Toys And Games: Bicycles Through The Centuries
I still recall the day I got my very first outdoor toy. I was five years old and it was a sweltering hot Christmas day in Waenhuiskrans (a little town along the southern coast of South Africa). My fathered wheeled the bicycle into the living room where we were opening our other toys and games and I immediately fell head over heels in love. It was a little BMX with luminescent pink and yellow streamers ? right up my alley. Peddling around the courtyard to shouted encouragement from my parents, I couldn?t have been happier.
The bicycle as we know it today did not exist 200 years ago. Looking back at the inventions of the time they seem little more that vintage toys. Necessity, in this case, once again proved to be the mother of invention. Baron van Drais invented the ?Walking Machine? in 1817. A lumbering wooden contraption, it was only practical for use on well-maintained pathways. It boasted two wheels of the same size, the front one being steerable, and was propelled along by straddling it and pushing against the ground ? resulting in a sort of gliding motion.
Its design was so underwhelming that the next variation upon the theme only came about in 1865. The Velocipede (?Fast Foot?) also had same-sized wheels but included a peddling mechanism on the front wheel. Its wheels were made of metal and this combination of wood and metal on the cobbled walkways of the time gave rise to its colloquial name – the Boneshaker.
The Penny-farthing / High Wheel had its heyday during the 1880?s. The peddling apparatus was still mounted directly on the front wheel, but the wheel had grown in size quite a bit once makers realized that the distance you can travel with a single rotation of the pedals become greater the larger you make the wheel. By this time metal technology had also gotten to a point where there were metals strong enough to facilitate the making of small, light parts. The bicycle?s high centre of gravity made it difficult to handle though and ladies and their corsetry were restricted to the High Wheel Tricycle ? a bulky rendition of the children?s toy.
Further along we meet up with the Hard Tired Safety ? a return to the original same-size wheel design that included a nifty new chain and sprocket that made gear ratios possible. The hard tires made for a very awkward ride though, and an enterprising veterinarian of the time strove to give his young son a smoother ride. Mr. Dunlop (sound familiar?) succeeded most well and along came the first Pneumatic-Tired Safety Bicycle. Far from being a simple children?s toy, these bicycles gained immense popularity amongst the ladies by the turn of the century. The bicycle craze killed the bustle and the corset,instituted “common-sense dressing” for women and increased their mobility measurably. Susan B Anthony, figure head of the Suffragette movement in America stated during a New York World interview that “the bicycle has done more for the emancipation of women than anything else in the world.” Great stuff!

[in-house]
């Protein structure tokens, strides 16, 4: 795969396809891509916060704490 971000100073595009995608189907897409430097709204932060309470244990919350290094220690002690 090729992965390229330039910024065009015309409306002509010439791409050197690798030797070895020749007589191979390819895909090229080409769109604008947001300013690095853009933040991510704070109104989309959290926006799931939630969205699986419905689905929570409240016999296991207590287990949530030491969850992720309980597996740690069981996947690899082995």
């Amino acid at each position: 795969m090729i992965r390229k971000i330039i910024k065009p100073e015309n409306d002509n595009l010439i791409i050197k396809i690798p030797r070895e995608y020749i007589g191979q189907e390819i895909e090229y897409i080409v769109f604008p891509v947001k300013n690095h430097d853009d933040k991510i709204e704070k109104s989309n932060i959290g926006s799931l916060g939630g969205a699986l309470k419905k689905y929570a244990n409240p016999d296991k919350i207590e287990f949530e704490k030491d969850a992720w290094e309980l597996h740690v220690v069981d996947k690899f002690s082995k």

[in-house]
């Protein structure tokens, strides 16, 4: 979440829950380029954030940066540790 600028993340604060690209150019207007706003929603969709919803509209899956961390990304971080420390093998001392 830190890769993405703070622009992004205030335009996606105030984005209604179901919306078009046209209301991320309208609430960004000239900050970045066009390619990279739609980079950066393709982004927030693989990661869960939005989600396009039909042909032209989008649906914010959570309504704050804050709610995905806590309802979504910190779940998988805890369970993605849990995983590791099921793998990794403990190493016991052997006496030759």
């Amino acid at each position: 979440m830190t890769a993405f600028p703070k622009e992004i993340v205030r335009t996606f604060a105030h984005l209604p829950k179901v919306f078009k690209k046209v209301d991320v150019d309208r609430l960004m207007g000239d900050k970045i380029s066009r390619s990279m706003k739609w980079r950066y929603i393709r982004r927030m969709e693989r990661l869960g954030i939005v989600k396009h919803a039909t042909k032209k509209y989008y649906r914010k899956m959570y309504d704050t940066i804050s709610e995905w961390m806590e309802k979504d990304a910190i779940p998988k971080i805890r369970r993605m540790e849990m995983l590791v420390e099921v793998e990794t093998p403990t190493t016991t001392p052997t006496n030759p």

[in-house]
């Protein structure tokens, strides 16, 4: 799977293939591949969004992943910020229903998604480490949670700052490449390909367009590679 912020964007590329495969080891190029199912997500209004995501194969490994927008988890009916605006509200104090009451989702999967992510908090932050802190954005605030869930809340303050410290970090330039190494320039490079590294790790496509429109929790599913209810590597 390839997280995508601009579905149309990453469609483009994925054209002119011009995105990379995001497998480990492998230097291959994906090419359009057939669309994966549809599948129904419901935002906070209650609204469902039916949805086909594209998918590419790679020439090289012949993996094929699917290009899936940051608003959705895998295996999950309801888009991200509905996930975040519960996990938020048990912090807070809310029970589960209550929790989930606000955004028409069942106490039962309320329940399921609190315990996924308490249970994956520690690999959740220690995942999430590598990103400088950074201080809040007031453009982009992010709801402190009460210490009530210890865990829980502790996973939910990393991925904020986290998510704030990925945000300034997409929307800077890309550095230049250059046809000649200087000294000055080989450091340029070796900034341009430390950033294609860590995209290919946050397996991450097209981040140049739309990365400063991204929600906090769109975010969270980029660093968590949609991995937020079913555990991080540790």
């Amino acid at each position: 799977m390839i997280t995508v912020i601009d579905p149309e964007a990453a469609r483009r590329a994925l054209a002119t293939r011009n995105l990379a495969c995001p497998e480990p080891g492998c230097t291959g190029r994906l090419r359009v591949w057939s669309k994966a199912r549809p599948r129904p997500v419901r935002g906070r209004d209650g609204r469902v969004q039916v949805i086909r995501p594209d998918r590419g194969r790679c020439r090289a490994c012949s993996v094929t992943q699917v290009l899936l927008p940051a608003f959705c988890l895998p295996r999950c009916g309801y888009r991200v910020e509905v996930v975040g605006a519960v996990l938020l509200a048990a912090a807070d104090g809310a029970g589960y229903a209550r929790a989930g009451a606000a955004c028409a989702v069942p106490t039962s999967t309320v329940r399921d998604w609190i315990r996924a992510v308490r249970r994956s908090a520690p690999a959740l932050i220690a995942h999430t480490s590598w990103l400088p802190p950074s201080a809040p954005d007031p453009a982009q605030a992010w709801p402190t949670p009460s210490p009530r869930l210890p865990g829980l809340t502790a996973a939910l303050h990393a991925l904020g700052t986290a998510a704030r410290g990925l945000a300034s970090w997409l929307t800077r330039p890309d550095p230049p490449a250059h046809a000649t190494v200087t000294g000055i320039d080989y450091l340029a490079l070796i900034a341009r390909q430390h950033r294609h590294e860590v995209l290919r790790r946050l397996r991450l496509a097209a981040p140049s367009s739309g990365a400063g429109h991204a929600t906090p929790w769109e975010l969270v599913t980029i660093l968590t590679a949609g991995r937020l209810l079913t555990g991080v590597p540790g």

The rest is history. The basic configuration of a typical bicycle has changed little since the first chain-driven model was developed. Details have been fine-tuned and new design technology plus improved materials have made all sorts of exciting things possible, but in essence the look of the bicycle has stayed pretty much the same.
Bicycles are used the world over as an affordable, eco-friendly means of transport. It is a popular children?s toy, a healthy form of recreation and even gets used by the military and police. Next time you hop on your bicycle to pop down to the shops or set out for a brisk mountain biking adventure take a moment to think about all the cycling pioneers that went before us. Then strap on your helmet, look both ways and remember your hand signals ? Safety First.